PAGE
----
She is “Graham Crackers” a nickname that probably came from the classic snack of graham crackers and butter.

She is insisting on my washing my hands before heaving thinking of touching her piano–or doing anything really. (And any neuroses I have in this area is all her fault!)

She is saved Quaker Oats canisters recycled as Star Wars action figure fortresses and pencil holders wrapped in brown contact paper; birthday cards with newspaper clippings; and tubs and tubs of previously unpublished photos.

She is bonding with my husband Ernie over the musical Gypsy.

She is a cookie tin filled with colored foiled stars; she is a shouted “FRANK!” echoing throughout the house.

She is “Judy” as Grandpa called her, which of course made me think of Judy Garland cos that’s how I roll.

She is asking about school and grad school and my writing and work, and giving me her pride and support up until the very end.

She is a million other things I’m not thinking of at this moment in part because the house is a whirlwind this morning and cartoons are blasting from the downstairs TV and live goes on, but I know they will all come to me in the days and months and years ahead. As they will for all of us. I mean, I don’t know about you, but it’s hard to forget such a present, powerful, inspirational, and downright stubborn force in my life. For real.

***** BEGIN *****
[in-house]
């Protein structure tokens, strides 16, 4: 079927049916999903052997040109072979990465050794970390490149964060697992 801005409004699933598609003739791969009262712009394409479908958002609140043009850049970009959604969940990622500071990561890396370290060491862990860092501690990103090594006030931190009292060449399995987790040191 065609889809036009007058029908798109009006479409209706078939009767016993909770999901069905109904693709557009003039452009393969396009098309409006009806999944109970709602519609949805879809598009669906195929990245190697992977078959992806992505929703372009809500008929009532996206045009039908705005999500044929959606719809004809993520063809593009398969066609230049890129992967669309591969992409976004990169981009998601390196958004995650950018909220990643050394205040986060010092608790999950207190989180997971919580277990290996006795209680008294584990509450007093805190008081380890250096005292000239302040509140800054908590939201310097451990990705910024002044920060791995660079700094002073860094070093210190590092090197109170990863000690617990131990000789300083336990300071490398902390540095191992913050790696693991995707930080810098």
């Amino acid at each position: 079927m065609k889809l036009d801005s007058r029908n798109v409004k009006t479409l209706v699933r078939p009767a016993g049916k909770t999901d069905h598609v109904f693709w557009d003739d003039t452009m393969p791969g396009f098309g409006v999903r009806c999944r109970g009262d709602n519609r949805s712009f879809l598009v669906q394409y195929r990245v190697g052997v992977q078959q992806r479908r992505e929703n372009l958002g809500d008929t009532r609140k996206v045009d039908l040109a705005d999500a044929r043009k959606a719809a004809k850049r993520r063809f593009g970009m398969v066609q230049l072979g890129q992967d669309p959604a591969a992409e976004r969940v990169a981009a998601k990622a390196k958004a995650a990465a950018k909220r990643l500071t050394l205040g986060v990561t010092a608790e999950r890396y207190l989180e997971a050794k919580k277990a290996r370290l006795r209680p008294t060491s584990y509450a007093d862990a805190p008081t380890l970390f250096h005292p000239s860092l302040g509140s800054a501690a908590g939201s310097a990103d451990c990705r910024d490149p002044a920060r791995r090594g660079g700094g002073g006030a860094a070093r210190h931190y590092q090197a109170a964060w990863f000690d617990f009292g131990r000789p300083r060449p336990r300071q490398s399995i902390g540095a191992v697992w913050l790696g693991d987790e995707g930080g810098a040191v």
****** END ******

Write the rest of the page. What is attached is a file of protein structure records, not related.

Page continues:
So, Thank you, Grandma!

Riot Fest 2014 Reflections

Ramblings, Reflections, and Tiny Confessions

(Concise Music Journalism this Is Not…)

Back in MY day, music festivals TOURED, dammit. None of this all day-weekend 80 hundred bands kinda thing. I went to the first four Lollapalooza tours from 1991-1994, a period spanning high school into college. I stayed in Kalamazoo in the summer of 1995 for theatre stuff, and then didn’t Metallica headline at one point? I mean, no offense to Metallica (I dig ’em), but Metallica? Whatever. I’ve not gone back to Lolla even though it sits in my own backyard.